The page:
Swimming safety

Boy playing in outdoor pool Boy playing in outdoor pool  

Backyard swimming pools

If you have a backyard swimming pool, check to make sure that it follows local by-laws.​​ Make sure a fence surrounds the pool on all sides. The pool should be completely fenced-in if a child could otherwise exit the house through sliding doors and directly enter the pool unsupervised.

A pool fence should to be 1.2 metres (4 feet) high and have a self-latching gate. The latch should be out of your child's reach so they cannot open it on their own. Keep toys and furniture away from the pool fence to prevent children from climbing over it to get into the pool.

If any door in the house leads directly to the pool, it should close by itself and have a lock that a child cannot reach and open. The pool should always have a safety cover over it when it is not in use.

Other pool safety tips

  • Always have an adult watching children in the pool. This adult should know basic life saving skills and cardiopulmonary resuscitation (CPR) for a baby and a child​.
  • Keep life saving equipment, such as a safety ring with a rope, near the pool.
  • Enrol children in swimming and water safety lessons by the time they are age four. Water safety programs for adults and younger children are also a good idea.
  • Even if your child has taken swimming lessons, have an adult watch them closely in and around water.
  • Children can drown in seconds; do not turn away to answer the phone or focus on something else. Do not assume that a child in trouble will be able to make noise to alert you.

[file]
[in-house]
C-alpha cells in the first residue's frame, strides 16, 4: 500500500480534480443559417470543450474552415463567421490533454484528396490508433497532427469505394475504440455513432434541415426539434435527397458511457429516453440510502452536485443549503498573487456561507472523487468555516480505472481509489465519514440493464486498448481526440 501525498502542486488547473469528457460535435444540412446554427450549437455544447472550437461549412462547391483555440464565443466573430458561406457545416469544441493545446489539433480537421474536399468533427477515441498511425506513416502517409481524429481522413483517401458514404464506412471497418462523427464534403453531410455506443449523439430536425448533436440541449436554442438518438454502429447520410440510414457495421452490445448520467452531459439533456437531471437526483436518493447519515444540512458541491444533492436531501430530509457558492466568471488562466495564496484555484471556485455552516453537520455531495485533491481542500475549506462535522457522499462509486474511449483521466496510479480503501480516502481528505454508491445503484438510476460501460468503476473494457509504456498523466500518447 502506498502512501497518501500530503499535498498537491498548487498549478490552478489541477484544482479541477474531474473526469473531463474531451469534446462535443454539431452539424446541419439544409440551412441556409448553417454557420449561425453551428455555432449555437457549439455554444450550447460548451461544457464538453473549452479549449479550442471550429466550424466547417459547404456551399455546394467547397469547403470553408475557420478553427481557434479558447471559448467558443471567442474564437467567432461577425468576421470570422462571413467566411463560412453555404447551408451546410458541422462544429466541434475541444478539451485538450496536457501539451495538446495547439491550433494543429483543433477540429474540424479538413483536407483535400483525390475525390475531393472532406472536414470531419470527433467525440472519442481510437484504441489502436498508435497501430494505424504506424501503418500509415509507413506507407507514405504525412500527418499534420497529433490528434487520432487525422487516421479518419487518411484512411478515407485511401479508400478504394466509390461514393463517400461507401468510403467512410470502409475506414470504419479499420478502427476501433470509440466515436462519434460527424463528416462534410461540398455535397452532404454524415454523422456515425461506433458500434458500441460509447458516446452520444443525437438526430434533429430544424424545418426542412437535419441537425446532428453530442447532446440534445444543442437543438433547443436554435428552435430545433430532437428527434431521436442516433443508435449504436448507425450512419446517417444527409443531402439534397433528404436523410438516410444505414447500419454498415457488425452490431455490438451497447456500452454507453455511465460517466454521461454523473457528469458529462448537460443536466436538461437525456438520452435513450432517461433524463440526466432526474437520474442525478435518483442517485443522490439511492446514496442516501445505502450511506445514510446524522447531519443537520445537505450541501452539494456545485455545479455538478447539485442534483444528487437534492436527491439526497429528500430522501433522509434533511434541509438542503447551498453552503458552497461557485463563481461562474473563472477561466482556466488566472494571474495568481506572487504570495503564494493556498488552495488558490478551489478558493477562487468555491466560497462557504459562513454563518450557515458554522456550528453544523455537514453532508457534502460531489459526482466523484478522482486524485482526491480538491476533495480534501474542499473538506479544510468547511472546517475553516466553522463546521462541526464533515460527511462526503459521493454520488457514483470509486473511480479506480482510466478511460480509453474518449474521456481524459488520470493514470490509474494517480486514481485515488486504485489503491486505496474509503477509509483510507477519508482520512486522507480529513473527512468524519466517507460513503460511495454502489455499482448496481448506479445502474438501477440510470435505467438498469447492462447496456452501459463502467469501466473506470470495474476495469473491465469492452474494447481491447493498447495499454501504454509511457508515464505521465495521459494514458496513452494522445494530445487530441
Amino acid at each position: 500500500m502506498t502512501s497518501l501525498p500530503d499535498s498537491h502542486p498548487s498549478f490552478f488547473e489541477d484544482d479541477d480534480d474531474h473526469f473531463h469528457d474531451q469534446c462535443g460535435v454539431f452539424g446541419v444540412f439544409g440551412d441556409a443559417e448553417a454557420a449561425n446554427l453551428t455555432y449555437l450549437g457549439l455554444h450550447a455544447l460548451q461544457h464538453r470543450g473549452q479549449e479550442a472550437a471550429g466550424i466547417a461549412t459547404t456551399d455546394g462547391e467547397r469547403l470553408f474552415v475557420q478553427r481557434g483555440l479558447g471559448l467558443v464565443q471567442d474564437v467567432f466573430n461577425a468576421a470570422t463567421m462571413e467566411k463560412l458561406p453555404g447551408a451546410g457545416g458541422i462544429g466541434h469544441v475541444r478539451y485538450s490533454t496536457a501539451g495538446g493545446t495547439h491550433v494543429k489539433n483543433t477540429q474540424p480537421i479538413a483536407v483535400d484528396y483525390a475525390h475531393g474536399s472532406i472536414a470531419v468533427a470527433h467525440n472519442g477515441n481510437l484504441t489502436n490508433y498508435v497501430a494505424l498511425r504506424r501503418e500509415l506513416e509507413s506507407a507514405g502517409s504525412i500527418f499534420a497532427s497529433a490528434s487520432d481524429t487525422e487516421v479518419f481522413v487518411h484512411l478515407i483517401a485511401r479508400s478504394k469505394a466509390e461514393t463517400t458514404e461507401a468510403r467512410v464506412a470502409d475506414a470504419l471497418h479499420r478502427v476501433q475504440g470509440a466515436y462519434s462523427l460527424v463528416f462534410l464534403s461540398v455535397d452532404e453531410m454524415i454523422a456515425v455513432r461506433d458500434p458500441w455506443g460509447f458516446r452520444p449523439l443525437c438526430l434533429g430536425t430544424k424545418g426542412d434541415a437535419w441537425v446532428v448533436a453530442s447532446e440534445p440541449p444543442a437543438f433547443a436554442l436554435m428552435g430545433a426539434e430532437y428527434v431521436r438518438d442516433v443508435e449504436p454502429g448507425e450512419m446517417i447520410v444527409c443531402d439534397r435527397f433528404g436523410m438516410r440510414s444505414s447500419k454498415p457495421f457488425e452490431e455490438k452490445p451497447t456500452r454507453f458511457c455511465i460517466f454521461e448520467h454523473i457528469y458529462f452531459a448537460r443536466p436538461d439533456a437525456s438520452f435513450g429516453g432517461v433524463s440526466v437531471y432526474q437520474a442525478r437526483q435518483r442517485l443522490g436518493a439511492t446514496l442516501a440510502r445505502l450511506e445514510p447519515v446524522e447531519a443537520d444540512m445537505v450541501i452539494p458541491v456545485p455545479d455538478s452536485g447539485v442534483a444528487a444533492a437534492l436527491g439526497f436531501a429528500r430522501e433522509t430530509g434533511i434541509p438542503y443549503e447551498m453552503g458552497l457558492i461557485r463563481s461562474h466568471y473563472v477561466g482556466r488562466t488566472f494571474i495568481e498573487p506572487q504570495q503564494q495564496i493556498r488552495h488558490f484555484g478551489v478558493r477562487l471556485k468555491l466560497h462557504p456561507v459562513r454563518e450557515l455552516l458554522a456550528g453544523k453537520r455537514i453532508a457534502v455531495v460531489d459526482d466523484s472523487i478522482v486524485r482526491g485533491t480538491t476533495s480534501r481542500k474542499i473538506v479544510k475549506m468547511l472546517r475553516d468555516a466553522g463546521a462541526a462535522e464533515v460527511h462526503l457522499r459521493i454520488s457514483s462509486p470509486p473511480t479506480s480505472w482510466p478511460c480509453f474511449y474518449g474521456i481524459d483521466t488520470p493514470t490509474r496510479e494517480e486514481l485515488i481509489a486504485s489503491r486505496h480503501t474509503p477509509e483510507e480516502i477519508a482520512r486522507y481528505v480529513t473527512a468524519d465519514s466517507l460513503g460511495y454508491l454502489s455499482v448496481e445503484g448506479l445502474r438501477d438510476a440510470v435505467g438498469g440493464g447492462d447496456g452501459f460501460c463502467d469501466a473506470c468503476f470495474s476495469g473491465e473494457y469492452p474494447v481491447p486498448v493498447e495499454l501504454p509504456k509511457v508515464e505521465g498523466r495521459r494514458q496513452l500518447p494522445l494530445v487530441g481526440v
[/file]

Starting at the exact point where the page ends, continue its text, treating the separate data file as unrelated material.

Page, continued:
• Always check the pool first if a child is missing.

Lakes and rivers

Because lakes and rivers are not fenced in, it is even more important to watch children closely when at the cottage or the beach. Remember these safety tips.

  • Give your children your full attention. Make sure they know to always tell an adult before they go swimming. Young children should always be supervised when playing in or around water.
  • Children under the age of three or children who cannot swim should wear a life jacket or personal flotation device (PFD) in or around water. Young children should always be within arm's reach.
  • Put children on a buddy system so that if one is in trouble the other can call for help.
  • Make sure children swim close to shore. They should be able to see you at all times.
  • Teach young children how to swim or play within arm's reach.
  • Swim at supervised waterfronts and beaches.
  • Choose a safe place to swim. Check for hazards on the beach and in the water, including water pollution levels.
  • Watch for boats and jet skis while swimming.

Boating safety

Boy playing in outdoor pool  

By law, boaters must have life jackets or PFDs for each person aboard the boat. Life jackets offer a higher level of protection, but PFDs may be less bulky and more comfortable.

No matter which option you choose, it must be the right size, fit properly and be in good condition. If you want your child to wear a life jacket or PFD, set a good example and do the same.